John will see two visions of this final battle. The first shows the defeat of the beast and the false prophet and their followers in chapter 19. The second will show the outcome for the dragon in chapter 20.

The act of Satan deceiving the nations brings up the issue of the binding Satan. If we look forward to Revelation 20:1-6, we have the only explicit mention of the millennium. What we se in this vision is Satan being bound by a great chain. His binding prevented him from deceiving the nations for a thousand years. After that, he is released for a little while.

In the premileenial model, this is interpreted to mean Christ coming and ruling on earth for a thousand years exactly, but somehow Satan getting loose from his rule and staging a final rebellion.

Postmillennialists believe there will be a future time of great peace and the domination of Christianity in the world. At the end of that time, Satan gets loose and stages a rebellion.

I believe the 1,000 years is symbolic of the church age. Satan is bound from deceiving nations, although he may deceive individuals. Jesus talked of binding Satan in is story of the strong man and his description of seeing Satan fall from heaven. At the end of the church age, as these last bowls of wrath are poured out, and as the beast is specifically attacked by God, Satan is released and is again able to deceive the nations. He does this by sending these emissaries around the world to perform miracles, just as Pharaoh’s priests mimicked some of the miracles of Moses. This view is the Amillenial view.

This rebellion of Satan and his demons leads to the event described in 2 Thessalonians 2:1-12. There Satan causes a rebellion, the man of sin or lawlessness is revealed. He is restrained at the time Paul wrote, but will be revealed and released at the end of the age. Then the Lord Jesus will destroy him wit the breath of his mouth when he returns. Note also that this passage speaks of the wicked deception for those who are perishing because they refused to love the truth and be saved. This is the picture of this sixth bowl.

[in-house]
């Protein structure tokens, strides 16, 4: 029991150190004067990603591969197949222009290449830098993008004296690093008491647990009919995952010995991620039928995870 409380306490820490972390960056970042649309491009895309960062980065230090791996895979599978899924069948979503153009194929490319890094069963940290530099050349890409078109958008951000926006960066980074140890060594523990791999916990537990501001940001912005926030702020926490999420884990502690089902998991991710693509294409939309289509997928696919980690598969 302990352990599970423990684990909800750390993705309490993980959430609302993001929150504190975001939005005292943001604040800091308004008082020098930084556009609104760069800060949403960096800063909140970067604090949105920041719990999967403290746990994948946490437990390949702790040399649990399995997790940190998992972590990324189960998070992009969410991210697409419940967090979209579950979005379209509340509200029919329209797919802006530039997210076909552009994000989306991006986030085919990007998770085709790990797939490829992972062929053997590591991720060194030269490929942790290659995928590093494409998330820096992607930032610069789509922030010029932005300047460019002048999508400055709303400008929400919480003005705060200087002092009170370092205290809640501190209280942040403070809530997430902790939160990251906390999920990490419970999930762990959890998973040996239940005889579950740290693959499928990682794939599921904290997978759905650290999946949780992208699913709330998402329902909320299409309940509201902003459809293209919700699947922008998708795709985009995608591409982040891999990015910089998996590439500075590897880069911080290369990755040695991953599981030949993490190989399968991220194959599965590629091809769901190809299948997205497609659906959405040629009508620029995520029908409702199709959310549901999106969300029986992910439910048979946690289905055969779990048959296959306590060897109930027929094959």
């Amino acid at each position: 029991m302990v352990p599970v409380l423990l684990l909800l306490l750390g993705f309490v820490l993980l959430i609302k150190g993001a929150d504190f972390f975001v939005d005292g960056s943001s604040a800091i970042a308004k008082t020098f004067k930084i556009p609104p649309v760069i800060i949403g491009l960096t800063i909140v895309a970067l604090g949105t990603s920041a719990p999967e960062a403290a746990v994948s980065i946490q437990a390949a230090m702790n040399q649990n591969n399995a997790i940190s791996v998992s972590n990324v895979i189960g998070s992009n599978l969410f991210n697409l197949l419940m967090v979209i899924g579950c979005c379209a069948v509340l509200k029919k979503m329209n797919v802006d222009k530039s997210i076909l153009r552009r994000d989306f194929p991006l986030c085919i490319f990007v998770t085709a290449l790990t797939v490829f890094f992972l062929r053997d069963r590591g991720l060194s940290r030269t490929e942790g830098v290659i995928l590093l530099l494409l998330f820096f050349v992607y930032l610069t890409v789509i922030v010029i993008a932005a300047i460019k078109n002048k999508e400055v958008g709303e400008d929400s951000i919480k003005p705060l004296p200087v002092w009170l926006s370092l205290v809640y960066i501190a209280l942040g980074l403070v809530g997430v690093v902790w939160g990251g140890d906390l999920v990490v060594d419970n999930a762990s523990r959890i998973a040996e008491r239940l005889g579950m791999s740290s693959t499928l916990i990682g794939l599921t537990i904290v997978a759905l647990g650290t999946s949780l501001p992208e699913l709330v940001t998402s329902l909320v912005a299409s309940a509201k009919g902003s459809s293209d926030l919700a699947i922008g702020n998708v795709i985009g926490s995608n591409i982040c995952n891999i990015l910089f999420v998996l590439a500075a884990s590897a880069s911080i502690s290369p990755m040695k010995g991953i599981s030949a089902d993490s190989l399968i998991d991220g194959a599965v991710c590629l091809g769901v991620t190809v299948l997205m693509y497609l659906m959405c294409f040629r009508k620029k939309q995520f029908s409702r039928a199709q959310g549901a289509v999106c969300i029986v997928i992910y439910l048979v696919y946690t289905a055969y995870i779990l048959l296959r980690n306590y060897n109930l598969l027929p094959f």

All of Satan’s forces assemble at Armageddon. The plain of Megiddo was the sight of many battles in the Old Testament. So, it seems a fitting place for Satan’s forces to oppose God.

In verse 15, Jesus inserts a reminder and a warning. He reminds us that he will come unexpectedly, like a thief in the night. He warns that us to be prepared, clothed and ready to go. This may indicate he will come when it appears the church is on its last legs and about to be extinguished.

Thursday, May 19, 2016

PSALM 24: Prelude to Worship




    This Psalm deals with the Lord coming to his Tabernacle.  It may have been written when David brought the ark to Jerusalem, or in later commemoration of it.  It then deals with what kind of person may come into the Lord's presence and worship him and receive his blessing. 
    Verse 1 says the earth belongs to the LORD.  He owns it. It is his.  Every thing in the earth and every one who lives in it is his.  They are his possession. 
    Why does he own it?  Verse 2 tells us.  It is because (or "for" in this verse) he made it.  "Founded" and "established" are metaphors for beginning a city or constructing a building.  The Bible often speaks of the foundations of the world.  For example, Psalm 102:25 says "In the beginning, you laid the foundations of the earth and the heavens are the work of your hands."  The writer of Hebrews quotes this verse in Hebrews 1:10.  So, the "foundations" means the beginning, the time of creation.